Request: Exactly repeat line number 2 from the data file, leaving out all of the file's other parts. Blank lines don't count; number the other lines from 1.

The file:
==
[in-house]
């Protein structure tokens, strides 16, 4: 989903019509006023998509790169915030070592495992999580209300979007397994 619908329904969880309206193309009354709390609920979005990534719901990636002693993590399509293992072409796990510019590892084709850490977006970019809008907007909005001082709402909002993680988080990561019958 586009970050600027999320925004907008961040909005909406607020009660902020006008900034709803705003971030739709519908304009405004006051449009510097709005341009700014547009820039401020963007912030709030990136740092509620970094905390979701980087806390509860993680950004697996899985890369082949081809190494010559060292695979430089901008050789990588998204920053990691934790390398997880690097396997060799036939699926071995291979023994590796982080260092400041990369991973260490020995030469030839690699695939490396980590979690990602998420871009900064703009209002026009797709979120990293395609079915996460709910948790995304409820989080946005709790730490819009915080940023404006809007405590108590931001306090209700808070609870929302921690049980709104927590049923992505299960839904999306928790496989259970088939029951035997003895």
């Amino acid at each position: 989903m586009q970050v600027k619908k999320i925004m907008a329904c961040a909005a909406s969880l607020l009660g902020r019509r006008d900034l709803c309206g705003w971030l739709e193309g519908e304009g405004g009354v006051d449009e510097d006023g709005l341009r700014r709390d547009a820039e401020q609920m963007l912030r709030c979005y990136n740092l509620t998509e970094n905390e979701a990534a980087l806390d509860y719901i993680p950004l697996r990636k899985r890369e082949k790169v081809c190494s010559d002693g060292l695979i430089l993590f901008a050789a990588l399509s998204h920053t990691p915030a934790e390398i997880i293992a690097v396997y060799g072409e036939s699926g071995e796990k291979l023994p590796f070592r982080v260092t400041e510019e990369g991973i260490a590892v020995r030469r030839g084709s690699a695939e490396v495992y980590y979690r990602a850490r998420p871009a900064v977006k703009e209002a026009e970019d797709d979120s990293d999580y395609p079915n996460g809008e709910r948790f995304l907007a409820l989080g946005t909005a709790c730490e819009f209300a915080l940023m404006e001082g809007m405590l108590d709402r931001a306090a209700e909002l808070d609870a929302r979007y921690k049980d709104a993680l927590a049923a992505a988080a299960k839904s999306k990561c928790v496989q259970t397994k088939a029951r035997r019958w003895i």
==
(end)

């Protein structure tokens, strides 16, 4: 989903019509006023998509790169915030070592495992999580209300979007397994 619908329904969880309206193309009354709390609920979005990534719901990636002693993590399509293992072409796990510019590892084709850490977006970019809008907007909005001082709402909002993680988080990561019958 586009970050600027999320925004907008961040909005909406607020009660902020006008900034709803705003971030739709519908304009405004006051449009510097709005341009700014547009820039401020963007912030709030990136740092509620970094905390979701980087806390509860993680950004697996899985890369082949081809190494010559060292695979430089901008050789990588998204920053990691934790390398997880690097396997060799036939699926071995291979023994590796982080260092400041990369991973260490020995030469030839690699695939490396980590979690990602998420871009900064703009209002026009797709979120990293395609079915996460709910948790995304409820989080946005709790730490819009915080940023404006809007405590108590931001306090209700808070609870929302921690049980709104927590049923992505299960839904999306928790496989259970088939029951035997003895």